Now, time to build the image which can be run as a container. Again, open the command palette and search for Docker Images: build image. It’ll ask for your Dockerfile, select it and observe the command it runs automatically in your VS Code Terminal as below:

docker build --rm --pull -f "/Users/username/Documents/Apps/ReactOnDocker/reactondocker/Dockerfile" --label "com.microsoft.created-by=visual-studio-code" -t "reactondocker:latest" "/Users/username/Documents/Apps/ReactOnDocker/reactondocker"

The above docker build command will create the image which can be found under the Docker menu on the left of your VS Code below extensions.

You can run this image using Docker for Desktop, the image named reactondocker will be available to run. Or right-click on the image name in VS Code and select run interactive. Notice the docker run command as below:

docker run --rm -it  -p 3000:3000/tcp reactondocker:latest

Now you can try running the Application using the same URL http://localhost:3000 this time running inside a container. You can see the running image in the Docker for Desktop as well.

Factory Pattern C#

Factory Design Pattern falls under the category of creational design pattern. It deals with the problem of creating objects without specifying the exact class of object that will be created. It is abstracting the process of object generation which is determined at run-time.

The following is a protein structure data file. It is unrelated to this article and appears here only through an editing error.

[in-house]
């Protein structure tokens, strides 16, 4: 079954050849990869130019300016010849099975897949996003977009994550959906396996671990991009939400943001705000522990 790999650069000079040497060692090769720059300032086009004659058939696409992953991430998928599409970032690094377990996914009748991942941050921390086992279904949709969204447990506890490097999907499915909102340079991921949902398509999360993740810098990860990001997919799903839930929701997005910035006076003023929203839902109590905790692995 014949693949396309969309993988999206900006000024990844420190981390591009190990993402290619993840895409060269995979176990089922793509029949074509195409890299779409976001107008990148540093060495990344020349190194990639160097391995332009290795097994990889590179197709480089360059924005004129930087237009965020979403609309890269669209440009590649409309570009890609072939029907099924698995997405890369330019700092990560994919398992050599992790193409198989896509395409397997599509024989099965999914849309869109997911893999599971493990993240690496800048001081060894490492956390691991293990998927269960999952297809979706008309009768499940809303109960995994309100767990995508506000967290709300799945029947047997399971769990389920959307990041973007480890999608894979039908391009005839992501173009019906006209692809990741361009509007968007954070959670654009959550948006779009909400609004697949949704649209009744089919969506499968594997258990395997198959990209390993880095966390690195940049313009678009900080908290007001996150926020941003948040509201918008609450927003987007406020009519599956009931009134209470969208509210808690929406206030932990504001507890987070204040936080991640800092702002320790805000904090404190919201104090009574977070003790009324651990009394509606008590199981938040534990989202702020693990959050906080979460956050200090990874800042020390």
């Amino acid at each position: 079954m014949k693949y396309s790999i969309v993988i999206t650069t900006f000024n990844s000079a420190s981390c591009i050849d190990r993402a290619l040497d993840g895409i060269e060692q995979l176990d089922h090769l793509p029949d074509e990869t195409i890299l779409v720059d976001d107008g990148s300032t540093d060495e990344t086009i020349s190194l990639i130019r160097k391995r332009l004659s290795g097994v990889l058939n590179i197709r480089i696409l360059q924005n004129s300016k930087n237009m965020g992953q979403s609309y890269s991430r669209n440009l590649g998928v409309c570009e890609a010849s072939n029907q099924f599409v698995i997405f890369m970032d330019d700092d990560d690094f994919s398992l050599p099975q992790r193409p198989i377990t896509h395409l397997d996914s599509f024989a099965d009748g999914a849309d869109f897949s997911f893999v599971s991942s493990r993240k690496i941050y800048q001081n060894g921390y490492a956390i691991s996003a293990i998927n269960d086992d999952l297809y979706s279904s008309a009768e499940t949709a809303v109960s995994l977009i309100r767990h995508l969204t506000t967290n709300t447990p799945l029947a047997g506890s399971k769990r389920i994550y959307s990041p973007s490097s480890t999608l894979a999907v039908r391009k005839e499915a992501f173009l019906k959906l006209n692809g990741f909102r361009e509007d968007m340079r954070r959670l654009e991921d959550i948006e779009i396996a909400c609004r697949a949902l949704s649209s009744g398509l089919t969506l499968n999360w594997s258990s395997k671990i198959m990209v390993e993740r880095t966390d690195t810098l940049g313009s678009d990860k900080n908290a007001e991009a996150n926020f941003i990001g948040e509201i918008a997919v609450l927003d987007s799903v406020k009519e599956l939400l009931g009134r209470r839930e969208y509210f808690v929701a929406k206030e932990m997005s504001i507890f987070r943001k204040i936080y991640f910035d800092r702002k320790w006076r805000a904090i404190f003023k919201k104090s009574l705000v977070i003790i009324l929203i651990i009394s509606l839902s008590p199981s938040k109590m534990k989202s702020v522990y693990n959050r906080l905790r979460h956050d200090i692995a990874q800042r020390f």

The behavior of a PizzaFactory class is to Bake a Pizza. So, the PizzaFactory class will create the object based on the choice provided by the customer of whether it is a Dominos Pizza or Pizza Hut.

interface IBake
{
    void Pizza();
}

public class DominosPizza: IBake
{
    public void Pizza()
    {
        Console.WriteLine("Dominos Pizza is Served!");
    }
}


public class PizzaHut: IBake
{
    public void Pizza()
    {
        Console.WriteLine("Pizza Hut is Served!");
    }
}

//The type of object created is determined at run-time.
class PizzaFactory
{
    public static IBake makePizza(int choice)
    {
        IBake objPizza = null;

        switch (choice)
        {
            case 1:
                objPizza = new DominosPizza();
                break;
            case 2:
                objPizza = new PizzaHut();
                break;
            default:
                objPizza = new DominosPizza();
                break;
        }
        return objPizza;
    }
}

Now suppose your Client is a Console Application in this case. The code will be as below:

class Program
{
    static void Main(string[] args)
    {
        IBake objPizza = null;
        Console.WriteLine("Enter your choice of Pizza!");
        int choice = Convert.ToInt32(Console.ReadLine());

        objPizza = PizzaFactory.makePizza(choice);
        objPizza.Pizza();
    }
}

Sort By Day of Week PowerBI

It’s a common scenario where you’d want to display data in a chart based on Day of the Week and it obviously will look good if sorted by the Day of Week starting say Monday.